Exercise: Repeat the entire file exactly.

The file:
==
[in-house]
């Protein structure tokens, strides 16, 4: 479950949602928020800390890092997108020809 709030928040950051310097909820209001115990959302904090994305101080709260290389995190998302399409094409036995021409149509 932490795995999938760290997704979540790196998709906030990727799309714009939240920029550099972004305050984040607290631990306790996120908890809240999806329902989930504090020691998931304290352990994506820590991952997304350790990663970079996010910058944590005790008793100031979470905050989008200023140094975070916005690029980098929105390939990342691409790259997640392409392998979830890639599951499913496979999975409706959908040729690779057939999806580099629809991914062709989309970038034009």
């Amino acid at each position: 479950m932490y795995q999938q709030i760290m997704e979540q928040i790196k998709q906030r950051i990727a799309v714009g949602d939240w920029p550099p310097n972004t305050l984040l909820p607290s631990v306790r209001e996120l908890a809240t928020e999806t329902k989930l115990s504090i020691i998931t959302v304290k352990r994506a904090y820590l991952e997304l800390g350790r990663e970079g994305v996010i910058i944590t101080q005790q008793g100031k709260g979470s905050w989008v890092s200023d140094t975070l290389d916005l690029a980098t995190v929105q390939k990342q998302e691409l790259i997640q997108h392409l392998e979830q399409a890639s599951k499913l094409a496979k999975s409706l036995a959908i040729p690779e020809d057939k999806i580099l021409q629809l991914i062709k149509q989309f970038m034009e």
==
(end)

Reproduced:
[in-house]
């Protein structure tokens, strides 16, 4: 479950949602928020800390890092997108020809 709030928040950051310097909820209001115990959302904090994305101080709260290389995190998302399409094409036995021409149509 932490795995999938760290997704979540790196998709906030990727799309714009939240920029550099972004305050984040607290631990306790996120908890809240999806329902989930504090020691998931304290352990994506820590991952997304350790990663970079996010910058944590005790008793100031979470905050989008200023140094975070916005690029980098929105390939990342691409790259997640392409392998979830890639599951499913496979999975409706959908040729690779057939999806580099629809991914062709989309970038034009």
């Amino acid at each position: 479950m932490y795995q999938q709030i760290m997704e979540q928040i790196k998709q906030r950051i990727a799309v714009g949602d939240w920029p550099p310097n972004t305050l984040l909820p607290s631990v306790r209001e996120l908890a809240t928020e999806t329902k989930l115990s504090i020691i998931t959302v304290k352990r994506a904090y820590l991952e997304l800390g350790r990663e970079g994305v996010i910058i944590t101080q005790q008793g100031k709260g979470s905050w989008v890092s200023d140094t975070l290389d916005l690029a980098t995190v929105q390939k990342q998302e691409l790259i997640q997108h392409l392998e979830q399409a890639s599951k499913l094409a496979k999975s409706l036995a959908i040729p690779e020809d057939k999806i580099l021409q629809l991914i062709k149509q989309f970038m034009e």